A bit confusing at first, probably due to 'Scottishisms.' Upon finishing, however, I immediately wanted to read it again. Spark's characters and writing are as original and delightful as always.
For the most part this is a slight and whimsical tale, although by the end it has gone to some oddly dark places. To be honest, I think ‘whimsical’ and ‘dark’ are a literary oil and water, they really don’t mix well together. So, despite having some high points of amusement, ‘The Ballad of Peckham Rye’ has an unevenness of tone which is quite disconcerting.

It centres on Dougal Douglas, a young Scot hired in a nebulous personnel role for a Peckham company. Bracingly optimistic, he makes it his bu
June Louise
This is the first book of Muriel Sparks' I have read, and to be honest I don't know what to make of it. The word I said to myself on finishing it a few minutes ago was "strange".

Dougal Douglas(aka Douglas Dougal - he had two jobs but needed different names for insurance purposes) is the charming Scots "devil in human form" - even claiming that two bumps on either side of his head were where his horns used to be. He manages to get himself two jobs in Peckham Rye, the mission of which is to study
Muriel Spark is one of a kind. This is weird, confusing and pretty sinister - but it's all deliberate. Interesting plot echos and repeats throughout. A lot of clever stuff, and as always her characterisation is superb.

Anyone else feel that all the personnel investigation stuff reminded them of Reginald Perrin?! Not the character of Reggie just the ubsurd comedy of "modern thinking".
A novella full of unusual characters, all influenced to act strangely by dougal. Spark gives you the character, the characters thoughts and weaves them into the tapestry of Post -war Peckgham. All the charcacters seem to be stressed out except Dougal who conducts them like an orchestra. A short, punchy couple of days in Peckhem Rye with some confused people!
I've read several books by Muriel Spark, but I don't know what to make of this one, hence the middle 3 star rating. I like her style, simple, witty, straight-forward. The main figure is Dougal Douglas who arrives in Peckham to study employee behaviour for one of the companies. Throughout the book it becomes clear that he does a similar job for a competitor company under the name of Douglas Dougal. He becomes friends with some and soon there are a few people who hate him as well. It's not clear t ...more
My favorite Spark to date. Classism. The thing about her writing is that she's writing real people. These are real, awkward, funny, terrible, honest to goodness real life characters, glory and warts and all. And I love how horrible they all are.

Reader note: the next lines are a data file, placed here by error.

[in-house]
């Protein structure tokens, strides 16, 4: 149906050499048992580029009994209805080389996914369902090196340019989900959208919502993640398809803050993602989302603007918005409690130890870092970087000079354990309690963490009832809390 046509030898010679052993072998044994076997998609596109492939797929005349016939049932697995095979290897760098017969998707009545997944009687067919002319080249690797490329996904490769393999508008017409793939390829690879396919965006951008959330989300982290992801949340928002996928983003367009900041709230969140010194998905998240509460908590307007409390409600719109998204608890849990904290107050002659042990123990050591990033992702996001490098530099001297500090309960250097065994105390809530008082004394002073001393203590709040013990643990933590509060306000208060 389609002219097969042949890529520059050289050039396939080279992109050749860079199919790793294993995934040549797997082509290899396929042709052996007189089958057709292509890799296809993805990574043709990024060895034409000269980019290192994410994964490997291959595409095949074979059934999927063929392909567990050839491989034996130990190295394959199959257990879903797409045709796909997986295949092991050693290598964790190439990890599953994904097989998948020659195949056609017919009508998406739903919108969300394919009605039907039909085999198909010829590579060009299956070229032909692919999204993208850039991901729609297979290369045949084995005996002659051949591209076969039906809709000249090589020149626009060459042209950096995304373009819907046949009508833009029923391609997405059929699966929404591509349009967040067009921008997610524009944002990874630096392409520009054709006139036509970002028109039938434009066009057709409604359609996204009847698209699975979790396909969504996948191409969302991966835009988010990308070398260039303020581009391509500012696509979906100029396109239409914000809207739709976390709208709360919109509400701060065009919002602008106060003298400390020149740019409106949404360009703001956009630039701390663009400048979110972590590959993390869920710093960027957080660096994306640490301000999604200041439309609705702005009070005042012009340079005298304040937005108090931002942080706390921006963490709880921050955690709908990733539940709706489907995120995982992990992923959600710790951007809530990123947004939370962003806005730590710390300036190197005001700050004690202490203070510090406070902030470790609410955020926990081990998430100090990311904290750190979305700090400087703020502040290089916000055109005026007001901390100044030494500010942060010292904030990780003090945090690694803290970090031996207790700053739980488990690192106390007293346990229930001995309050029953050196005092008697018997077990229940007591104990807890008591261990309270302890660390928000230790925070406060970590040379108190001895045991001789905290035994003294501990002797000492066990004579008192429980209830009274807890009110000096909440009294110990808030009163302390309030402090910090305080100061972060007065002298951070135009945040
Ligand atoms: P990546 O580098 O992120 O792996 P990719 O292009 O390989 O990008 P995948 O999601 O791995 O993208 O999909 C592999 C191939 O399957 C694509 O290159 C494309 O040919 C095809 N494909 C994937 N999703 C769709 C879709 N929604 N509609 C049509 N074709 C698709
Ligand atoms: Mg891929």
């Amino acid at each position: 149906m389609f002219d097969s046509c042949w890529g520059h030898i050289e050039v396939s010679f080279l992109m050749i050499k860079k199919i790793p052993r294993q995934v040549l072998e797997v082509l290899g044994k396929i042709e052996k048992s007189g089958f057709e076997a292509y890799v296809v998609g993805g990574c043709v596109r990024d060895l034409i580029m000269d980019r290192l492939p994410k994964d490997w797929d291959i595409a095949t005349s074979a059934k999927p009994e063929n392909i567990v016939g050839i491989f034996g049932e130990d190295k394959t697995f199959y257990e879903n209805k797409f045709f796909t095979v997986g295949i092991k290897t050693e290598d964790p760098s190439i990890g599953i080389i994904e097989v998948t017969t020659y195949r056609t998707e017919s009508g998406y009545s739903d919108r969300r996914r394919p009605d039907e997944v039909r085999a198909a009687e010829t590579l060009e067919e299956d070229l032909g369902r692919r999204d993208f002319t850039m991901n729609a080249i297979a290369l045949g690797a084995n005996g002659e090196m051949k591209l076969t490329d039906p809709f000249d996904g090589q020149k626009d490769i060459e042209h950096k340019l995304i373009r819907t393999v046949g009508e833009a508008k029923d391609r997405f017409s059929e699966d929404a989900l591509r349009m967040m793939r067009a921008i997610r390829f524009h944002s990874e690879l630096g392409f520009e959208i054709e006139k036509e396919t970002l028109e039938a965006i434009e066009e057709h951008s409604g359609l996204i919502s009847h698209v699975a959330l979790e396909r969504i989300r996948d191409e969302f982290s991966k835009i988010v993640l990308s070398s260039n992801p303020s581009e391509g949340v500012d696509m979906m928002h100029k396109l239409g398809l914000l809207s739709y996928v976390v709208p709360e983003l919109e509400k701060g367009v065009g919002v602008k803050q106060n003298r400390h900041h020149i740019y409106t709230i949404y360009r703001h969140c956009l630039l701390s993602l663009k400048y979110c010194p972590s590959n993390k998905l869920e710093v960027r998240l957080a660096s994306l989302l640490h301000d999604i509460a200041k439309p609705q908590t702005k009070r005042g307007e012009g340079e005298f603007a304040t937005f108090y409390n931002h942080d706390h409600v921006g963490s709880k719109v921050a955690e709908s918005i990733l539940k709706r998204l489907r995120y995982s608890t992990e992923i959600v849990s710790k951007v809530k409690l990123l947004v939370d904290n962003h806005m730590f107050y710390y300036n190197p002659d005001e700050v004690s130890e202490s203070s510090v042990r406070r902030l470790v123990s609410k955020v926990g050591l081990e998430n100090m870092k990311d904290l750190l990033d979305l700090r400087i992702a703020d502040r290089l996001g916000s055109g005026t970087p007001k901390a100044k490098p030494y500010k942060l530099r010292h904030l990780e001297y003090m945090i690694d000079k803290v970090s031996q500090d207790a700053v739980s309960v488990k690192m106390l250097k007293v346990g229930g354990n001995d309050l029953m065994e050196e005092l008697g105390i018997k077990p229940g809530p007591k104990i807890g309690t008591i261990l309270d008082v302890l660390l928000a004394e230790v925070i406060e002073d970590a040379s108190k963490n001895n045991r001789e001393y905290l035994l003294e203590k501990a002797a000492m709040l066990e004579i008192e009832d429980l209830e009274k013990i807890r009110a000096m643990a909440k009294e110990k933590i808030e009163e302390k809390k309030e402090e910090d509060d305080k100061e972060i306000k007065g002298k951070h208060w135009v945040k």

Spark has that knack of writing situations and characters that manage to be both incredibly average/realistic while also being captivating and just slightly not quite right. Dougal Douglas is probably one of my favorite of her characters yet, a shapeshifter who moves easily from devilish catalyst to empathetic bloke. Her framing of the story is deft and her language engaging. One of my favorites this year.
I enjoyed the style of this novel but wanted more from the story. A part of my let down can be attributed to cultural shifts in what is considered inappropriate/'immoral'. Despite the lessened shock value the writing feels quite modern - a good introduction to MS's writing.
Wendy Chard
Dougal Douglas - or Douglas Dougal, depending on which side of Peckham you frequent - is a devilishly charming, shoulder-humped Scotsman who has come to conduct 'human research' on the workers of a manufacturing firm, in order to reduce absenteeism in Peckham factories. He arouses affection and suspicion wherever he goes, lovingly referred to as 'an arts man' by his besotted employer, whilst managing to bluff his way through the daily grind on the merit of his charm and convincing vocabulary. He ...more
Slightly odd. We don't really get any answers. Why is Dougal doing what he does on all fronts? Secularly and socially, his antics are troublesome but they don't make a lot of sense. For example, he manages to get employed by two rival firms....but his activities in the social arena means he has to leave town, so he doesn't really benefit from his job setup. Why does Humphrey turn down Dixie at the altar? And then why does he come back two months later and marry her? I prefer books where people's ...more
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Dame Muriel Spark, DBE was a prolific Scottish novelist, short story writer, and poet whose darkly comedic voice made her one of the most distinctive writers of the twentieth century. In 2008 The Times newspaper named Spark in its list of "the 50 greatest British writers since 1945".

Spark received the James Tait Black Memorial Prize in 1965 for The Mandelbaum Gate, the Ingersoll Foundation TS Eli
More about Muriel Spark...
The Prime of Miss Jean Brodie The Girls of Slender Means A Far Cry from Kensington Memento Mori The Driver's Seat